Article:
The Whiteladies House: Interwar ambitions for modern art in the modern home
Editors’ Note: Today’s post is written by Hana Leaper, who is Postdoctoral Editorial Assistant on the new electronic journal British Art Studies being published by the Paul Mellon Centre for Studies in British Art, London. This post was produced in collaboration with the Paul Mellon Centre and can also be found here.
The Whiteladies House is a dollhouse designed in 1935 by Hampstead resident Moray Thomas, born Lillian Marie Pullen in 1883, and built by her chauffeur (and talented carpenter) William Purse. Whiteladies House is featured in the current exhibition “Small Stories: At Home in a Dolls’ House” at the V&A Museum of Childhood. The V&A exhibition provides a timely opportunity to explore both the opportunities and methodological issues presented by using dollhouses to study the display of art in historical interiors.
Thomas intended her creation to model the benefits of the modern architecture and interior design being enjoyed by a social elite of bright young things. Thomas’ approach was coeval with a nation-wide movement to promote good design for the home to the middle classes. For example, in 1934 ceramicist Clarice Cliff directed a selling exhibition at Harrods called ‘Modern Art for the Table’, which featured affordable glass and ceramic tableware designed by popular artists. This government-encouraged enterprise claims a lineage from Morris’ Arts and Crafts principles of utility, beauty and domestic pleasure, and often utilised English country garden motifs; however, its products were industrially manufactured and drew on modernist design.
When it was first displayed to the public in 1936, Whiteladies House was accompanied by a small pamphlet detailing its historically-educative purpose and its features. Thomas wrote that it was intended:
to record in miniature the habits, homes, tastes and ideas of the people of today – the young people who are unhampered by choice possessions of old furniture or by old conventions of drawing rooms, calling hours, formal manners or privacy.
With uncanny prescience, she described these youths as ‘A generation bred in one war and living its little time of sunshine to the full before the next.’ The house was displayed to raise funds for the Bond Street Ward of the Middlesex Hospital alongside an exhibition of designs by women architects, before being donated to the V&A, where it was displayed later the same year before being consigned to the stores until the mid-1980s.
I became interested in the relationship between linocut artist Claude Flight’s mural contribution to the Whiteladies House and his practice as an interior designer – which included painting murals in the homes of private clients. At the Omega Workshops of the 1910s, murals had been emblematic of the brand’s spontaneous and uninhibited approach to art-making in modernist domestic interiors, and photographs of Flight’s works display both a similar joie de vivre and use of ‘decorative abstract patterns of color [sic].’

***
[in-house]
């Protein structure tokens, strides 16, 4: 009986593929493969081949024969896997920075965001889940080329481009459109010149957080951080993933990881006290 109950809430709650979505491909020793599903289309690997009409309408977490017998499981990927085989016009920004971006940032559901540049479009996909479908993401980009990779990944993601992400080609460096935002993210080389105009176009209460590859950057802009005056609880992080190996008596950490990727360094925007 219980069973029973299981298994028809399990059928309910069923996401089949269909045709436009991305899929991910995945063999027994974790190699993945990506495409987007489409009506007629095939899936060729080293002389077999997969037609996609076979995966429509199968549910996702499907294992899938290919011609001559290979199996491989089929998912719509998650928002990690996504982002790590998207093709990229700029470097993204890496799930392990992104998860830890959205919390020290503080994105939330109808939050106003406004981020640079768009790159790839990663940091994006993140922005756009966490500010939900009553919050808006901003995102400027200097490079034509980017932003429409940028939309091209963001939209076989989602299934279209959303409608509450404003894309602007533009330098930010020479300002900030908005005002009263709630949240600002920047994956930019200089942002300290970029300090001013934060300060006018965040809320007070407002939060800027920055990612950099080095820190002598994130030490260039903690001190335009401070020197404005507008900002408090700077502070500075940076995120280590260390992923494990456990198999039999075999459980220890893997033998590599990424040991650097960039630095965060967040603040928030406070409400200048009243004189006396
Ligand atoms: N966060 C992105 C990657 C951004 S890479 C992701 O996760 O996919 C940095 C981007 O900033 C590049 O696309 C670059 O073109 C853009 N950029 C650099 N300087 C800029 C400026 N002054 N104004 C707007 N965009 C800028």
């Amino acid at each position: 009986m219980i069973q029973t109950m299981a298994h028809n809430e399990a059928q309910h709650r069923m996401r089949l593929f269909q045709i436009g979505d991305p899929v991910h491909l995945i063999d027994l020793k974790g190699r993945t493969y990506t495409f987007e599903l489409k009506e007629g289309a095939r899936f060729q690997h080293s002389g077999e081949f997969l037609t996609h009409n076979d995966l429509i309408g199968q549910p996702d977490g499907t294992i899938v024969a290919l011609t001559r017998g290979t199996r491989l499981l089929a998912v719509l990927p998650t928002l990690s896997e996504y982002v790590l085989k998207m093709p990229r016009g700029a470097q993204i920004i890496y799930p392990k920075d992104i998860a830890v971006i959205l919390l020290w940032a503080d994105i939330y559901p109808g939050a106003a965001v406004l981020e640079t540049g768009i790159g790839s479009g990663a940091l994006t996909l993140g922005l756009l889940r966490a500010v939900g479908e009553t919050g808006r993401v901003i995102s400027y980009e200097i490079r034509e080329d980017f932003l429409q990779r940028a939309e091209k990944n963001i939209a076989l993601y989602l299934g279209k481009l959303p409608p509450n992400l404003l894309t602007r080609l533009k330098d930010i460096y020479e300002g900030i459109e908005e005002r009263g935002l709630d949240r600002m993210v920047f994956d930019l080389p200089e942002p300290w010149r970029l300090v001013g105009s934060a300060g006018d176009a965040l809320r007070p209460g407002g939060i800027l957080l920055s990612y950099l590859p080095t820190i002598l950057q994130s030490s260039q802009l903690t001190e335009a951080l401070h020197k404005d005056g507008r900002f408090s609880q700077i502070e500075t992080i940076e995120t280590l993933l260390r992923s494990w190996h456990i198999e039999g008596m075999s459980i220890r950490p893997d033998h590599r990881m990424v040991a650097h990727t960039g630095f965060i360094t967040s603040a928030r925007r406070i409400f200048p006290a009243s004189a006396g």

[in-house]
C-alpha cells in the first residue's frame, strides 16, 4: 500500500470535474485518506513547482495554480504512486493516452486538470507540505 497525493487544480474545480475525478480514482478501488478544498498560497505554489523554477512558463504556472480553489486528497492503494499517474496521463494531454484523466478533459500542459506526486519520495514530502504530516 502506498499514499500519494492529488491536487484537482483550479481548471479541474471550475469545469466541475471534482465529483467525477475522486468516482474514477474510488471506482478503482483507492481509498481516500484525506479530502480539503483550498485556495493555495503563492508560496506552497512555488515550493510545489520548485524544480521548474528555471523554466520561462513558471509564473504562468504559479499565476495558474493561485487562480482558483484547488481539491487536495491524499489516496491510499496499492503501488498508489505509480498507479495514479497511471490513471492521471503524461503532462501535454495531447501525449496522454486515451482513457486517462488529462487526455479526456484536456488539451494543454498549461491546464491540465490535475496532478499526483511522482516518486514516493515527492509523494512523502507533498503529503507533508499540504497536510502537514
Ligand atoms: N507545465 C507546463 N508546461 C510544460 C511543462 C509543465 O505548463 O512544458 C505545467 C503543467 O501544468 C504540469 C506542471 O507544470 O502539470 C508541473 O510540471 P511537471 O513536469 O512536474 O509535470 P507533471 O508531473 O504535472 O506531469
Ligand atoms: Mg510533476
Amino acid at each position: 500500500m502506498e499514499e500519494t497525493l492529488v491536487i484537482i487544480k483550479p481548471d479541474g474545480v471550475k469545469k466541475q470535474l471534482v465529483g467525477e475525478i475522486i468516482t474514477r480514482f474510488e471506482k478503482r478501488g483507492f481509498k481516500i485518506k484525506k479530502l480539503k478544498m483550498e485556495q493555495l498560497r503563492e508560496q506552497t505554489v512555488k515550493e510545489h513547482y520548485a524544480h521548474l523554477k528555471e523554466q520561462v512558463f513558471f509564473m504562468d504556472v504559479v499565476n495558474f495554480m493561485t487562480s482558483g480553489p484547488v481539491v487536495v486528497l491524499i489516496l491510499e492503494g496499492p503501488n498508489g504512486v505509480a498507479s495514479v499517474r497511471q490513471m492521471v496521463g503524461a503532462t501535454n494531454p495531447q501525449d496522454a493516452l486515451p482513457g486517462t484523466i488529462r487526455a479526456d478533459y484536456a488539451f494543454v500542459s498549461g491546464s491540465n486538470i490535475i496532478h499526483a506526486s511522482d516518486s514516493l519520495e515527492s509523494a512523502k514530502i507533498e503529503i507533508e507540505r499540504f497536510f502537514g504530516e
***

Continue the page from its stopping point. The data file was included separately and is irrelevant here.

Flight taught linocutting at the Grosvenor School of art in the late 1920s, and his passion for the medium went hand-in-hand with his belief that this affordable new artform was ideal for display in contemporary working class homes. Having ‘volunteered as a farrier and subsequently became a captain in the Army Service Corps in France’, Flight numbered amongst the more senior members of Moray’s ‘sunshine’ generation.No information exists on exactly which of the numerous murals in the Whiteladies House Flight was responsible for, so curator Alice Sage invited me to come to the Museum of Childhood to look closely as the house. There, we identified three distinct hands. We believe that, as stated in Moray’s pamphlet, the works in the open plan living room are by Patrick Millard. The murals in the master bedroom – where the walls depict the residents swimming and playing tennis, and the history of flight from myth to modernity is arrayed across the ceiling – are more difficult to attribute. Their precise realist style is very different from Flight’s linocuts, e.g. Boys Bathing c.1935, however, the subject matter and modelling of the figures is noticeably similar to a watercolour, Swimming Pool, painted in 1933. We suspect that they may have been worked by Moray, who described herself as an artist on the 1911 census, as the use of colour and line seems more careful and less expressive than most of Flight’s work. Finally the stylised forms of the boldly outlined mural in the loggia – which Alice Sage has identified in her article on the Whiteladies House as being very close to the stone dining room by Oliver Hill and Eric Gill shown at the 1933 Exhibition of British Industrial Art in Relation to the Home – depicting two female nudes correlates to many of Flight’s linocut nudes, including the Four Seasons series c.1926, particularly Spring, and Persuasion and Discussion c.1929.
Although the Whiteladies House is far from representative of the lives of the majority of Brits in 1935, together with Claude Flight’s idealistic writings about the potential role of the linocut, it provides a taste of an interwar ‘little time of sunshine’, when artists hoped that art would begin to play a vital function in contemporary homes.